The World’s Largest Record Collection – For Sale

Posted: August 26, 2013 by Dethfrequency in Discussion
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Paul Mawhinney is the owner of the world’s largest collection of records. During his years as a traveling paper salesman he amassed approximately 60 thousand records. When purchasing his first house his wife proposed an ultimatum. Either get rid of them -or- open a record store. “You should call it Record-Rama”, she suggested. He did open that store and made it a policy to never sell the last copy of anything making it truly an “archive” of music. Sadly, in February 2008 he was forced to shut the doors to the store but would not let go of the records.

Today, his collection, accurately being hailed as “The Archive”, consists of over 1 million albums and 1.5 million singles.  The estimated worth of the collection is about $50 million. Mawhinney has been trying to find a single seller for the archive for the last decade, but to no avail. His asking price is now painfully, abysmally, at $3 million.

The historic significance alone puts the value of Paul’s Archive upwards of… priceless. The Library of Congress determined that 83% of the collection consists of recordings that are not available to the public. Albums that were never commercially produced or never intended for release. Albums, that if lost, will never exist again. Shown with a mint condition Rolling Stones release. It is truly a heartbreaking thought that these records may have no home one day. It will be a terrible day for the world. What’s worse is that most people will never know the gravity of the loss.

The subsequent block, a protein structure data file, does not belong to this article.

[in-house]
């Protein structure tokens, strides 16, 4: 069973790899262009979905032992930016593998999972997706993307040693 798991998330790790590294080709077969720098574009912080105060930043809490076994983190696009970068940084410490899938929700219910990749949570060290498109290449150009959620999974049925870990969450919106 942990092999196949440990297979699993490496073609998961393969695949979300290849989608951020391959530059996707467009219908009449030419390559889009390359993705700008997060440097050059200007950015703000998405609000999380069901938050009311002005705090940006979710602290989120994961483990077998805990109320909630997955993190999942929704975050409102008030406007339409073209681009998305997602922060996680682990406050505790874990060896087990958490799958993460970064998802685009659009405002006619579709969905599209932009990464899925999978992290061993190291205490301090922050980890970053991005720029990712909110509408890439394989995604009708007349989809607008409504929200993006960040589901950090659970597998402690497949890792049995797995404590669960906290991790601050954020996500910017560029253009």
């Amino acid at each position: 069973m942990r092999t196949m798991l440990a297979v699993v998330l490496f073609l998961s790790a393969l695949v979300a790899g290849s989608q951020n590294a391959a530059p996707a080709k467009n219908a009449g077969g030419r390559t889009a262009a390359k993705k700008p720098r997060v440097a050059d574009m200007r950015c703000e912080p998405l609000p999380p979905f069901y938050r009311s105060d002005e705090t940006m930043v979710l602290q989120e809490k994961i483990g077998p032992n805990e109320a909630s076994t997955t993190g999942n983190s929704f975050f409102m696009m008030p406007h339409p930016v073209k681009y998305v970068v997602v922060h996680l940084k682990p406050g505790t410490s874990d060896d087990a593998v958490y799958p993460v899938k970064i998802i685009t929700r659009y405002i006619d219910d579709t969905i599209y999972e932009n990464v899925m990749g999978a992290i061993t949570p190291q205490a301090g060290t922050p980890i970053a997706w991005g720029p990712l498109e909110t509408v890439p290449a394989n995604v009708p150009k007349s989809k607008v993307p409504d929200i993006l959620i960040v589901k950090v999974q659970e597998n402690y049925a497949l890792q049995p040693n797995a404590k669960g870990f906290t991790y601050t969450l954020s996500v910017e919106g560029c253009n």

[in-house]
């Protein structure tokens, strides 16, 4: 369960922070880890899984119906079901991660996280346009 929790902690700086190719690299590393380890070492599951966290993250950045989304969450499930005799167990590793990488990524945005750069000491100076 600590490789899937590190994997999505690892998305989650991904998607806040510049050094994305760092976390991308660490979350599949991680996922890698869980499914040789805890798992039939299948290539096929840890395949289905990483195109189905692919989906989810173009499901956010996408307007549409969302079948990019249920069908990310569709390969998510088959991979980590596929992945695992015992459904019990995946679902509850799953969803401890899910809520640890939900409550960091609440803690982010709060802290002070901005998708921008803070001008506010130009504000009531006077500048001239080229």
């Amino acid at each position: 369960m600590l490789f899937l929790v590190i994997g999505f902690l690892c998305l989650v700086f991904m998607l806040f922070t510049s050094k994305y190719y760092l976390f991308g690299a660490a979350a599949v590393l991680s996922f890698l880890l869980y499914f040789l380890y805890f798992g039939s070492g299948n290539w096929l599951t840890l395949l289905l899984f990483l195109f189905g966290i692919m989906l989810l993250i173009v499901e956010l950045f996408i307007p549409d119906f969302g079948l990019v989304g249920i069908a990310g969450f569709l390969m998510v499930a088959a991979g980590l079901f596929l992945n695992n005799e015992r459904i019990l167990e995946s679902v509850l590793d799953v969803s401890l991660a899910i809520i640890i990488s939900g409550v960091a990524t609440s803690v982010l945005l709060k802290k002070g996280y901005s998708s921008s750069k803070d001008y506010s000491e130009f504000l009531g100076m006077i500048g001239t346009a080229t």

Being the devout music lover that I am I would love to be able to own or even just browse through this collection for days.  Listening to them all would take me more than me, my children’s, and their children’s lifetimes but would be able to be shared through the next five generations and but would still be worth more than it’s weight in history books.

Paul had this to say about the status of the recording industry:

“What really makes me want to save this collection, is the world is dead out there. They have their ears closed. They don’t understand what’s going on at this moment. And it’s going to take them 10, 15, 20 years to wake up and realize what they’ve missed… There’s no comparison for what they’re selling as music these days.” -Paul Mawhinney

He goes on to make a point about how the age of digitization has depreciated the quality of the sound of recordings, mainly pointing at MP3’s, which are notoriously compressed to fit more neatly on iPods and iPhones rather than having better sounding music with more space and better dynamics. Which, if you ask any true audiophile is one of our biggest complaints. So much time, work, and money is poured into albums it is a downright shame to compress them and deplete the value of the recording itself.

Now struggling with complications related to diabetes and now legally blind, he is struggling further to find someone who can care for the collection that is really truly worth being featured in a museum. Or made into a museum itself.

Towards the end of the video Paul gets choked up while listening to the John Mile’s song titled: Music, released in 1976. It’s a fitting outro to this man’s legacy and the archive. Yet an immensely sad ending for both. Both conclusions will appear grim until some deep pocketed music lover or a museum picks up these historic art pieces and stores them for future generations to experience and learn from.

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